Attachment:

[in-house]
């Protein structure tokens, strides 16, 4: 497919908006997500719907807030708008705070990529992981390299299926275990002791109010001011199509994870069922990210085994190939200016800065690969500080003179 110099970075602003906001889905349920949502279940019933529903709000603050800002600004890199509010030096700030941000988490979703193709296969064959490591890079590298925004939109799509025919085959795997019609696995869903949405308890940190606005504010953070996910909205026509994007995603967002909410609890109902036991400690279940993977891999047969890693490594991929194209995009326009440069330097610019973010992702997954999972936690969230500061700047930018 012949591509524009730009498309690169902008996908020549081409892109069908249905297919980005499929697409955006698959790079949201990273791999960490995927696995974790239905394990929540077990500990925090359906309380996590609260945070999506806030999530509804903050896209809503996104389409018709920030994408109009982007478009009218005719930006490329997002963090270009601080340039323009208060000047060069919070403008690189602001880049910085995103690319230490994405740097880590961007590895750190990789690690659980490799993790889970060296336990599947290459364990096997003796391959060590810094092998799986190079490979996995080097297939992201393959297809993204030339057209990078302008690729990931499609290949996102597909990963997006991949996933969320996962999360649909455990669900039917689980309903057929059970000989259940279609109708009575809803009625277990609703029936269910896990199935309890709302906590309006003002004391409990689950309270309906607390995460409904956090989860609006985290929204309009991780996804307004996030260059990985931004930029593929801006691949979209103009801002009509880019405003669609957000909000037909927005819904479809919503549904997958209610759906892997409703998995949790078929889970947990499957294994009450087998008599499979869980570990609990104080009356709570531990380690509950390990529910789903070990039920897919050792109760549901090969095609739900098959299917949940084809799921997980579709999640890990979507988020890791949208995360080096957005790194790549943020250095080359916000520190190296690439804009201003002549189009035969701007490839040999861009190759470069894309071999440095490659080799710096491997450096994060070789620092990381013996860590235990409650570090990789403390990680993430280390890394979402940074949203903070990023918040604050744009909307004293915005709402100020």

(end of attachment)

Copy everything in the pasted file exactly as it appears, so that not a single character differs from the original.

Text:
[in-house]
């Protein structure tokens, strides 16, 4: 497919908006997500719907807030708008705070990529992981390299299926275990002791109010001011199509994870069922990210085994190939200016800065690969500080003179 110099970075602003906001889905349920949502279940019933529903709000603050800002600004890199509010030096700030941000988490979703193709296969064959490591890079590298925004939109799509025919085959795997019609696995869903949405308890940190606005504010953070996910909205026509994007995603967002909410609890109902036991400690279940993977891999047969890693490594991929194209995009326009440069330097610019973010992702997954999972936690969230500061700047930018 012949591509524009730009498309690169902008996908020549081409892109069908249905297919980005499929697409955006698959790079949201990273791999960490995927696995974790239905394990929540077990500990925090359906309380996590609260945070999506806030999530509804903050896209809503996104389409018709920030994408109009982007478009009218005719930006490329997002963090270009601080340039323009208060000047060069919070403008690189602001880049910085995103690319230490994405740097880590961007590895750190990789690690659980490799993790889970060296336990599947290459364990096997003796391959060590810094092998799986190079490979996995080097297939992201393959297809993204030339057209990078302008690729990931499609290949996102597909990963997006991949996933969320996962999360649909455990669900039917689980309903057929059970000989259940279609109708009575809803009625277990609703029936269910896990199935309890709302906590309006003002004391409990689950309270309906607390995460409904956090989860609006985290929204309009991780996804307004996030260059990985931004930029593929801006691949979209103009801002009509880019405003669609957000909000037909927005819904479809919503549904997958209610759906892997409703998995949790078929889970947990499957294994009450087998008599499979869980570990609990104080009356709570531990380690509950390990529910789903070990039920897919050792109760549901090969095609739900098959299917949940084809799921997980579709999640890990979507988020890791949208995360080096957005790194790549943020250095080359916000520190190296690439804009201003002549189009035969701007490839040999861009190759470069894309071999440095490659080799710096491997450096994060070789620092990381013996860590235990409650570090990789403390990680993430280390890394979402940074949203903070990023918040604050744009909307004293915005709402100020």